I was recently scrolling through Facebook posts when I noticed a post about Invisible Illness Week. The post listed various illness that may not be noticeable to the naked eye. These illnesses covered cancer, autoimmune diseases, mental illness, and autism. Wait, did I just see autism listed as an invisible illness?
This will be a two part article, so make sure you read my December article. Let me make one thing very clear, I do not think my autism or my daughters’ autism is an illness. I will address autism as an illness in my December post. For this article, I really want to focus on autism’s invisibility. We all hear and see the statistics that the autism diagnosis is on the rise. It seems that every day a new figure reveals the true scope of how many people are living with autism throughout the world. My question is, if there are so many of us card carrying autistics, why doesn’t anyone seem to notice? Why are we often invisible?
I obviously don’t mean invisible in the literal sense. I am fairly certain people can actually see me. I mean invisible in the social world. Recently there was a really great television commercial featuring actress Mindy Kaling. In the commercial she thought she was invisible because people seemed to dismiss her presence. She preceded to do a series of crazy (socially awkward) activities because she thought no one noticed she was present.
This commercial, while absolutely hilarious, brought to mind what I often feel like in everyday life. I was not aware and officially diagnosed with autism until my mid-thirties. I did not benefit from social groups, speech therapy, or any type of interventions. Everything I have learned, socially, has been through observation. Over the years I have attempted to compile a list of socially acceptable conversation starters, small talk, and chit chat. The thing is, I really see no need for small talk. It does not naturally come to mind when I start a conversation. I have always marveled at other women because they seem to just know what to say and how to act during the give and take of conversations. I usually stand awkwardly outside of groups of women pretending to be interested in something else (sometimes my phone).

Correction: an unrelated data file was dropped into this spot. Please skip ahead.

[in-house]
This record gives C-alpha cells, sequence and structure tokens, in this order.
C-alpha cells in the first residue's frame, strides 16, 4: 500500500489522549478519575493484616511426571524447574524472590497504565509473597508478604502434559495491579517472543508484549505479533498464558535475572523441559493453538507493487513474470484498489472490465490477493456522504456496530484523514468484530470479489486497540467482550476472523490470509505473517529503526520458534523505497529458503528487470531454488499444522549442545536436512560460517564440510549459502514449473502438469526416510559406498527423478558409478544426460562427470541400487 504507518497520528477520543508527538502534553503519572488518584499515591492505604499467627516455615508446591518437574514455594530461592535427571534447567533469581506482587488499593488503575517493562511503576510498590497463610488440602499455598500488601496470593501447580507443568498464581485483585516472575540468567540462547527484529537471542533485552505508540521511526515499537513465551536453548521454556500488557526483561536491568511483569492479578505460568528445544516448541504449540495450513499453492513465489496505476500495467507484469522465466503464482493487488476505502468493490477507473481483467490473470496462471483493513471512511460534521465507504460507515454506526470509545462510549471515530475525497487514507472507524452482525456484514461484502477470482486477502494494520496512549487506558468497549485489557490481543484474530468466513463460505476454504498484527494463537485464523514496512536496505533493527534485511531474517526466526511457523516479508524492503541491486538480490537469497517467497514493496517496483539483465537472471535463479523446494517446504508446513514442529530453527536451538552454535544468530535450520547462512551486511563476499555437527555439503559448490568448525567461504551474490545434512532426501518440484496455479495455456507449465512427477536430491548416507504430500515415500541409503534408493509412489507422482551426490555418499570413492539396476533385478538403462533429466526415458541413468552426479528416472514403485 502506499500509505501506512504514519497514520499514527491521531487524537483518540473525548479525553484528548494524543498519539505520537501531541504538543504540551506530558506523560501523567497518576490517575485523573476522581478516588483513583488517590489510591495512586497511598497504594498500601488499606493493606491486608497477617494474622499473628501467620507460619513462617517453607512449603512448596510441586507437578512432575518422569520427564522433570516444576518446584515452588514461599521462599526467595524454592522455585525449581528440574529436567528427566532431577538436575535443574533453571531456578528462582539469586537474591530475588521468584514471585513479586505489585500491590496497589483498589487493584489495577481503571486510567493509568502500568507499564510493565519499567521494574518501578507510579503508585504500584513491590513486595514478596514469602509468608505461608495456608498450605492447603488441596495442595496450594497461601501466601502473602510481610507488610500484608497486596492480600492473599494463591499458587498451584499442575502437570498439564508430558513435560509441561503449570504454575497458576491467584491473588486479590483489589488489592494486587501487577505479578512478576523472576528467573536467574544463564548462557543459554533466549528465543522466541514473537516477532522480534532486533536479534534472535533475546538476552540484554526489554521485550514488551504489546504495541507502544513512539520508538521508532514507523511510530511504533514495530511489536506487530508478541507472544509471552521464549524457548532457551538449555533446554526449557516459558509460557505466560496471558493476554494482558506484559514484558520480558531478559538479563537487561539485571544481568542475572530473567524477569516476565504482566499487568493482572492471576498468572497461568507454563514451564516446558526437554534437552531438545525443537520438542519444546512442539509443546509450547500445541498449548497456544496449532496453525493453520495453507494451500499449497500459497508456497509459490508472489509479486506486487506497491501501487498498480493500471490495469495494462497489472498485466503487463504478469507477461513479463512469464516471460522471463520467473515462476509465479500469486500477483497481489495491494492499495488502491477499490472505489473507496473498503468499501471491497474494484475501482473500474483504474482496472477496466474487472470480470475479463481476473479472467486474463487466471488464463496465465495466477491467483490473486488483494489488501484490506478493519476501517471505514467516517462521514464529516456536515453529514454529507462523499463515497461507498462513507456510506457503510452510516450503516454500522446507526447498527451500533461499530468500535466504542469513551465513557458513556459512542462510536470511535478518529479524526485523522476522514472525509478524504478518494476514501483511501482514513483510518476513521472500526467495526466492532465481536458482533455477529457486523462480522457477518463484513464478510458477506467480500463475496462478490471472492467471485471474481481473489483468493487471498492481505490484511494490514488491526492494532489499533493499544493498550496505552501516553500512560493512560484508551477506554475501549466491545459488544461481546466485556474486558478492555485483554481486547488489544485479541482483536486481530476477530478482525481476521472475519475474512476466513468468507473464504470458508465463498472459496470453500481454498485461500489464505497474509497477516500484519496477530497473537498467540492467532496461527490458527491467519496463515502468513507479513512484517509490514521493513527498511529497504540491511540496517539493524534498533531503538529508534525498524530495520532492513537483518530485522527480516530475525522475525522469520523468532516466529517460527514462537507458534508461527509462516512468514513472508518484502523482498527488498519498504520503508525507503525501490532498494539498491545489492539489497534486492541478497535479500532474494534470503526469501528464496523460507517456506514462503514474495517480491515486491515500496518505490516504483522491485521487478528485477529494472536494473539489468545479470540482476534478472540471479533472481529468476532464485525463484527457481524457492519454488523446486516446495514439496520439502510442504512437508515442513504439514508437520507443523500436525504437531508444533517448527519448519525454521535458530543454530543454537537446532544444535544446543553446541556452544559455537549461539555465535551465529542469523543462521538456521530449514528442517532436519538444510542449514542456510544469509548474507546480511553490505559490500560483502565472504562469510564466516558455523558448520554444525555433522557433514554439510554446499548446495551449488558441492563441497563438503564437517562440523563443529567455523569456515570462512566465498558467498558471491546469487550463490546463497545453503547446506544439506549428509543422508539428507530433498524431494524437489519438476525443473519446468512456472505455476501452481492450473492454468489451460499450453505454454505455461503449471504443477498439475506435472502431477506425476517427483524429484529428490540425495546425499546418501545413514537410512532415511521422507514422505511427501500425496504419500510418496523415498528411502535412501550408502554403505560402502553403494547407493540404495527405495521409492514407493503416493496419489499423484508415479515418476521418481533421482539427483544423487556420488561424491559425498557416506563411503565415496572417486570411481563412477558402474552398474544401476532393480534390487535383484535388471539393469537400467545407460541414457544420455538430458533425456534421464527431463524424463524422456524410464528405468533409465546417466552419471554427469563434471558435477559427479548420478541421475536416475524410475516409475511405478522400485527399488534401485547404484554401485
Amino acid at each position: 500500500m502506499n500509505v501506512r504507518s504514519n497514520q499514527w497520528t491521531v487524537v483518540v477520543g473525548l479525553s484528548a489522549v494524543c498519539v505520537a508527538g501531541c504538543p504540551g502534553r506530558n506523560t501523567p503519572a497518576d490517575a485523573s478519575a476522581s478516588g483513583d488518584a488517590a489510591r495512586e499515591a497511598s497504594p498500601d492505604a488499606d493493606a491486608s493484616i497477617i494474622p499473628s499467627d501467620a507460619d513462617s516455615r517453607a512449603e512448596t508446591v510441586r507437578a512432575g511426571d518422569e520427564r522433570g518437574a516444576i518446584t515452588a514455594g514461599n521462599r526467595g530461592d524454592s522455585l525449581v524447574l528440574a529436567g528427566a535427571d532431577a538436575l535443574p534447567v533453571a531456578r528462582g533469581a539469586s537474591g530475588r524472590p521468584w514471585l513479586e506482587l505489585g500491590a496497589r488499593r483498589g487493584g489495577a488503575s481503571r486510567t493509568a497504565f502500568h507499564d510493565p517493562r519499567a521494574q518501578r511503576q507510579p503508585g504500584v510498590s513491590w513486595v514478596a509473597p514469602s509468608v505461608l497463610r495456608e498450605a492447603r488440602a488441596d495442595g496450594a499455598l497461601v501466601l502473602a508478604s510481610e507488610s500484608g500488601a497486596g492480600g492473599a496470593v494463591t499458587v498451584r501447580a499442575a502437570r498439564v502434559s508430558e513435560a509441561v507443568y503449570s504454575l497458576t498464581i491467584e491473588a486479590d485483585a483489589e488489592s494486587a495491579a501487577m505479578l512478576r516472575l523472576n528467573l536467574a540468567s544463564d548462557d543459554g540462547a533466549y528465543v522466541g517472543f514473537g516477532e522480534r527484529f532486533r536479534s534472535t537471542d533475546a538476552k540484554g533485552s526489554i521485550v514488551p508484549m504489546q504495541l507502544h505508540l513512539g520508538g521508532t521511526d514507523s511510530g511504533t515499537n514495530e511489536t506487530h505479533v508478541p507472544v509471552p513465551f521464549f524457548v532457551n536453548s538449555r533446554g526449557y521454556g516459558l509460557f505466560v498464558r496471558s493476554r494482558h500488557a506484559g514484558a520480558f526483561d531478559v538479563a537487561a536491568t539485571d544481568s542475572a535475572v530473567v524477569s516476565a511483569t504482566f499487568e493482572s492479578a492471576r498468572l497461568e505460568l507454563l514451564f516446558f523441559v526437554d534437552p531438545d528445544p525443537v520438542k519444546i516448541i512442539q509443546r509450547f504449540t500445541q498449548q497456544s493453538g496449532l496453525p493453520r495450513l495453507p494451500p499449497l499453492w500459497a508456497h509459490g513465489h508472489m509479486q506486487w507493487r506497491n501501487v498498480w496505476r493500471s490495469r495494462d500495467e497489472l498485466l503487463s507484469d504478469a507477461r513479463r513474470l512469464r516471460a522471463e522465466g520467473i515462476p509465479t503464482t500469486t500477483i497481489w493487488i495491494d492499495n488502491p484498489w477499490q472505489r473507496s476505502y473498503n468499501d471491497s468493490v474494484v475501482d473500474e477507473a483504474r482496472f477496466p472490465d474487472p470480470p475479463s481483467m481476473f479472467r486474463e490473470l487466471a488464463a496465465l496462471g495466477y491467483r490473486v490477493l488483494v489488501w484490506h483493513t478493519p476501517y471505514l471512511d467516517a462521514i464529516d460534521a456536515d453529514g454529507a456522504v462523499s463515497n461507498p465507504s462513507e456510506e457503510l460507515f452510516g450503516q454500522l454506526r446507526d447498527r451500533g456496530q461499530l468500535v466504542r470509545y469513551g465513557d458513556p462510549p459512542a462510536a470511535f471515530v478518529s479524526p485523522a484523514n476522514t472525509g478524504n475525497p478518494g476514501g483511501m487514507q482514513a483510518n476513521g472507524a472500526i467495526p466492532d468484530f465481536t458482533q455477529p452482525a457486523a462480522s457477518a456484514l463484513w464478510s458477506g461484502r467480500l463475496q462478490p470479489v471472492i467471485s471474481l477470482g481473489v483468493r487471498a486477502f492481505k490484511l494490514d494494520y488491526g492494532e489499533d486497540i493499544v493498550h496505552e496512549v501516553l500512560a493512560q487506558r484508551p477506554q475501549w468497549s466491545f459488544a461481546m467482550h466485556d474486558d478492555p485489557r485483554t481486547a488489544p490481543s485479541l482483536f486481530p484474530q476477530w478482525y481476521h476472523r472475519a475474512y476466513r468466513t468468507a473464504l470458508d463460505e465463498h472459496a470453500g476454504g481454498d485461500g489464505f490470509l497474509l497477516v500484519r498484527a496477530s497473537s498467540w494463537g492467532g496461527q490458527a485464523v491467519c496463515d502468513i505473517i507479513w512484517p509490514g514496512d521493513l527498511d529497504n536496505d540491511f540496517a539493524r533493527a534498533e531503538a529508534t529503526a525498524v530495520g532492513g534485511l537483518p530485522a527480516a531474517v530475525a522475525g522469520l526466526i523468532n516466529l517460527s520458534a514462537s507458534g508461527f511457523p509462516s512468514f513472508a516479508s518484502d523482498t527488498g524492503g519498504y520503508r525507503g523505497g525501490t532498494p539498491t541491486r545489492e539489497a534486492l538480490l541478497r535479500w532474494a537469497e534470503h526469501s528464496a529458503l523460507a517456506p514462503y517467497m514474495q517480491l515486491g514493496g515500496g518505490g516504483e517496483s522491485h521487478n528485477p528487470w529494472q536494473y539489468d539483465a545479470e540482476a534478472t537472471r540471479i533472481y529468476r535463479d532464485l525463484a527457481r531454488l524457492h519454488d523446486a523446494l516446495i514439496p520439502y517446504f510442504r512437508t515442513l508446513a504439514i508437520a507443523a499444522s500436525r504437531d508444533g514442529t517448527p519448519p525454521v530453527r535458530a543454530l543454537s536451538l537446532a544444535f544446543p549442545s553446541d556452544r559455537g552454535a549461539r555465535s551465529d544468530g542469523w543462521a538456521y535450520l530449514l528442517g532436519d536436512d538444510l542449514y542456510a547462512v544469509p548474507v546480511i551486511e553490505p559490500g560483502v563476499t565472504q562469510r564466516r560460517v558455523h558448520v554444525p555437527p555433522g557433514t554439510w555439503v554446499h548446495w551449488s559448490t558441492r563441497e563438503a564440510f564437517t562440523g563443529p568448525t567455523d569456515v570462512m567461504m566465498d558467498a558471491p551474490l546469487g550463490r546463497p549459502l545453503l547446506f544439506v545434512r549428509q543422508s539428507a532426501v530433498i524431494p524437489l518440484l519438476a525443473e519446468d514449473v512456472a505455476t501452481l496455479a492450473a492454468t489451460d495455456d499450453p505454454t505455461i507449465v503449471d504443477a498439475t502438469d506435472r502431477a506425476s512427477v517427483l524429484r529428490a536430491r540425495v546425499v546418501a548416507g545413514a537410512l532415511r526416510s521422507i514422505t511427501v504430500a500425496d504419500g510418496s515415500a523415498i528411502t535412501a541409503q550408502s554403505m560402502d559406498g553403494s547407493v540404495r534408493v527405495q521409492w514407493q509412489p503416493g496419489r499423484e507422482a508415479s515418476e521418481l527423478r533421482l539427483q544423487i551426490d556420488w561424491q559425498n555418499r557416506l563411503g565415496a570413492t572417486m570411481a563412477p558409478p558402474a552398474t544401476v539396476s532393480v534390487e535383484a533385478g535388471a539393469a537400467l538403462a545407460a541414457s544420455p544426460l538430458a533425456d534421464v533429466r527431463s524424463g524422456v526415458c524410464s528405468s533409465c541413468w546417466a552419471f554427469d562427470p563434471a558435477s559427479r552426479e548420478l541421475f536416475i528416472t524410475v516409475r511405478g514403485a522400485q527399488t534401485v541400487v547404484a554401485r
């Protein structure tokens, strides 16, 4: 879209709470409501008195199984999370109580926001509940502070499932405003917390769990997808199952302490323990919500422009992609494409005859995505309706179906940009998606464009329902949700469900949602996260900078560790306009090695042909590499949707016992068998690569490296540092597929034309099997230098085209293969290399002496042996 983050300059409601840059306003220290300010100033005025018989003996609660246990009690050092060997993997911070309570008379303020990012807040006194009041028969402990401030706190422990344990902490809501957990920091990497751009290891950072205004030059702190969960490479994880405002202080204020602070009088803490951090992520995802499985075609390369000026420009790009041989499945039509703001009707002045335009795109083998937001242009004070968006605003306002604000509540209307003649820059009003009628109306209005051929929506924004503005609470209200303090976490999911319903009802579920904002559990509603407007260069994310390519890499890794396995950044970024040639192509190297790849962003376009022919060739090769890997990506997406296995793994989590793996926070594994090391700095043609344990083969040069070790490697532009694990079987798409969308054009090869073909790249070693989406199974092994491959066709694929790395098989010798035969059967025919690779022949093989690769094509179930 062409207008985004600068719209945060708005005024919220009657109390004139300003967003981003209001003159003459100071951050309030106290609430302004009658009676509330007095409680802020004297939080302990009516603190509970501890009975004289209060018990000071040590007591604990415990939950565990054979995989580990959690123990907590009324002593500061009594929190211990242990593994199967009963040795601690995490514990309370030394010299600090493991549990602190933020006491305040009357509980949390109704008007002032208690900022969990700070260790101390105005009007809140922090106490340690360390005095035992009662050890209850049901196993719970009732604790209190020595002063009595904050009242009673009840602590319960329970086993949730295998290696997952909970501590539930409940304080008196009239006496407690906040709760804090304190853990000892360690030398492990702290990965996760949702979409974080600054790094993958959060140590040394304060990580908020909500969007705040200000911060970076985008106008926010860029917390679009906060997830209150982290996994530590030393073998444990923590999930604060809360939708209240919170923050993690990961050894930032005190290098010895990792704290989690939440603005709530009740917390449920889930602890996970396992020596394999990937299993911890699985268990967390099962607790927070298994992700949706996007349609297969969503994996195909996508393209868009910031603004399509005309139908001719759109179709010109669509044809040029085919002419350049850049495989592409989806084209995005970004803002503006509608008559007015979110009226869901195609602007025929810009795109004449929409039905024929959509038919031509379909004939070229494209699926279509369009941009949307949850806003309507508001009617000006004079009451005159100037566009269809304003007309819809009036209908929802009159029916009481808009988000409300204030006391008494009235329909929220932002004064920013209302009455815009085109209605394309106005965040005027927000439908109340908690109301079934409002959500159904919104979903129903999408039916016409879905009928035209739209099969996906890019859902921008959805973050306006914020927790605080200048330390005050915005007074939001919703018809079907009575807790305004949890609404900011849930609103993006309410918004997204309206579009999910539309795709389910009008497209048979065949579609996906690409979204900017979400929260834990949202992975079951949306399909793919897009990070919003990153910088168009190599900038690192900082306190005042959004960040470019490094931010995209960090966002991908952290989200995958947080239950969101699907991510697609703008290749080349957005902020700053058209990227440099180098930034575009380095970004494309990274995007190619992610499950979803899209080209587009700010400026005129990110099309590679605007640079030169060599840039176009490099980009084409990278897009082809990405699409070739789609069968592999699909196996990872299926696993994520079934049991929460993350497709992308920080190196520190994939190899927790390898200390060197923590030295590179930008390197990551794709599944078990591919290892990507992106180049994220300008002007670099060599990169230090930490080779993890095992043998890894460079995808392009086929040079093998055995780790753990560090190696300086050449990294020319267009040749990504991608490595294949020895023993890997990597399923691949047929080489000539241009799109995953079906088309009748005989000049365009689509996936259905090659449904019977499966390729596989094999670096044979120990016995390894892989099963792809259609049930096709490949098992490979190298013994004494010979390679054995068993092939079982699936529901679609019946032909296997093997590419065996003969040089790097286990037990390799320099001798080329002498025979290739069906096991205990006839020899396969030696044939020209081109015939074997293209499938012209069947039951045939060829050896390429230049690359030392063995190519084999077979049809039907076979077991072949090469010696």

Many autistic women and girls are great at mimicking behaviors of those around them. This may be one reason why autism in girls is often misdiagnosed or missed altogether. I have taught myself to act like other women in unfamiliar and anxiety producing situations. The trouble with this is, I am not normal. It takes an extreme amount of energy and focus to remember how to act “normal.” Sometimes, honestly, I just don’t want to act like I am someone else. So there I stand, invisible, trying to pretend I am uninterested in social interaction.
The morning bus stop is often the place where I feel the most invisible. It usually consists of all women, standing in small groups, chattering away about their fitness routines or latest nail color. I am not saying there is anything wrong with what they are discussing, I just don’t quite know how to jump into these types of conversations. I assume over the years people have noticed that I don’t usually make small talk, and, as a result, I end up standing alone outside of the group. I feel invisible. I feel awkward.
I dread approaching social situations. Don’t get me wrong, it is very important to teach children on the spectrum how to have conversations. Conversational skills are a necessary life skill in the world today. But these skills will never be natural. They are scripted. As most people on the spectrum know, we enjoy talking about things that the typical world often finds uninteresting, strange, or too intense. We want to be included in social situations and we know we do not always fit in with the rest of the world. We often feel like everyone is speaking a language we don’t understand. From my point of view, we are often unnoticed, invisible.
As a parent of two daughters on the spectrum, I strive to help them with conversational small talk. But I also let them be themselves when they are at home with their loved ones. While it is important to teach social skills, I give them a safe environment to just be themselves. I let my daughters talk about their interests. I show enthusiasm and excitement for the topics they want to talk about. And I am not critical of their speech patterns or lack of appropriate social conversations every minute of the day.
Remember to love your children for who they are becoming and make sure they know they are important. No one should feel invisible. Nobody should sit outside of life because they are different. We are not invisible.